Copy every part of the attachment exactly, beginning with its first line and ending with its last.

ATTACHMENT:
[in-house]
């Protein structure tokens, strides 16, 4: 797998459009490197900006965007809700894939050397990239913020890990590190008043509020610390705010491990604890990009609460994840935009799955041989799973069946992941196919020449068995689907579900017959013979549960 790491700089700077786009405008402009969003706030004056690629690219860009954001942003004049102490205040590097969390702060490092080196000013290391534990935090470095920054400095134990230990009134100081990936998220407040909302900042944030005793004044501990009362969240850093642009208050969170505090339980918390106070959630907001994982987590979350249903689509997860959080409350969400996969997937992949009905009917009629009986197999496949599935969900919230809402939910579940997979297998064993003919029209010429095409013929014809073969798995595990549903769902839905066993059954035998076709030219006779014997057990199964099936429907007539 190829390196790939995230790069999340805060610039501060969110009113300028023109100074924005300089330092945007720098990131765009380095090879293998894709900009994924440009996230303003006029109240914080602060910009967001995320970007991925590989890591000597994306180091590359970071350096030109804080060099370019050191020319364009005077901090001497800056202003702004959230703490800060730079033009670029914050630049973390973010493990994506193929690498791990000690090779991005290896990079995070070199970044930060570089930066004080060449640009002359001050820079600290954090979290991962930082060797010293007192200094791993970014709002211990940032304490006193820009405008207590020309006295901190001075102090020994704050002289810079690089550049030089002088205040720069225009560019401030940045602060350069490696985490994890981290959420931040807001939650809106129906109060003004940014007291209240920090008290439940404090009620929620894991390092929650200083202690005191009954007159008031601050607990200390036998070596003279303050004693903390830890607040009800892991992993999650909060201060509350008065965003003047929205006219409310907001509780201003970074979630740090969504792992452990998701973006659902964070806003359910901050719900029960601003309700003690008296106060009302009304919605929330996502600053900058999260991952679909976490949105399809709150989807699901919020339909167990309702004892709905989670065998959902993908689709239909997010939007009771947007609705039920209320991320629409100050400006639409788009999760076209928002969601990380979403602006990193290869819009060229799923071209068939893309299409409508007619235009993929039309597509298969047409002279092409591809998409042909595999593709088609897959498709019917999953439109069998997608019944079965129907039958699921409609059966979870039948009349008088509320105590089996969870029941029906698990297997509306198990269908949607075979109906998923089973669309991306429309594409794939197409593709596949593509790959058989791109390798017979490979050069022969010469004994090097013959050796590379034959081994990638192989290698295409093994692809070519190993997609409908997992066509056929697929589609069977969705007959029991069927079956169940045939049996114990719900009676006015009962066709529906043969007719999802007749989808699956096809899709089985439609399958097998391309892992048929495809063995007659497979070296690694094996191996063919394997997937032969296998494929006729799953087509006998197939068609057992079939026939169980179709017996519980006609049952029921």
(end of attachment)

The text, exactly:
[in-house]
């Protein structure tokens, strides 16, 4: 797998459009490197900006965007809700894939050397990239913020890990590190008043509020610390705010491990604890990009609460994840935009799955041989799973069946992941196919020449068995689907579900017959013979549960 790491700089700077786009405008402009969003706030004056690629690219860009954001942003004049102490205040590097969390702060490092080196000013290391534990935090470095920054400095134990230990009134100081990936998220407040909302900042944030005793004044501990009362969240850093642009208050969170505090339980918390106070959630907001994982987590979350249903689509997860959080409350969400996969997937992949009905009917009629009986197999496949599935969900919230809402939910579940997979297998064993003919029209010429095409013929014809073969798995595990549903769902839905066993059954035998076709030219006779014997057990199964099936429907007539 190829390196790939995230790069999340805060610039501060969110009113300028023109100074924005300089330092945007720098990131765009380095090879293998894709900009994924440009996230303003006029109240914080602060910009967001995320970007991925590989890591000597994306180091590359970071350096030109804080060099370019050191020319364009005077901090001497800056202003702004959230703490800060730079033009670029914050630049973390973010493990994506193929690498791990000690090779991005290896990079995070070199970044930060570089930066004080060449640009002359001050820079600290954090979290991962930082060797010293007192200094791993970014709002211990940032304490006193820009405008207590020309006295901190001075102090020994704050002289810079690089550049030089002088205040720069225009560019401030940045602060350069490696985490994890981290959420931040807001939650809106129906109060003004940014007291209240920090008290439940404090009620929620894991390092929650200083202690005191009954007159008031601050607990200390036998070596003279303050004693903390830890607040009800892991992993999650909060201060509350008065965003003047929205006219409310907001509780201003970074979630740090969504792992452990998701973006659902964070806003359910901050719900029960601003309700003690008296106060009302009304919605929330996502600053900058999260991952679909976490949105399809709150989807699901919020339909167990309702004892709905989670065998959902993908689709239909997010939007009771947007609705039920209320991320629409100050400006639409788009999760076209928002969601990380979403602006990193290869819009060229799923071209068939893309299409409508007619235009993929039309597509298969047409002279092409591809998409042909595999593709088609897959498709019917999953439109069998997608019944079965129907039958699921409609059966979870039948009349008088509320105590089996969870029941029906698990297997509306198990269908949607075979109906998923089973669309991306429309594409794939197409593709596949593509790959058989791109390798017979490979050069022969010469004994090097013959050796590379034959081994990638192989290698295409093994692809070519190993997609409908997992066509056929697929589609069977969705007959029991069927079956169940045939049996114990719900009676006015009962066709529906043969007719999802007749989808699956096809899709089985439609399958097998391309892992048929495809063995007659497979070296690694094996191996063919394997997937032969296998494929006729799953087509006998197939068609057992079939026939169980179709017996519980006609049952029921």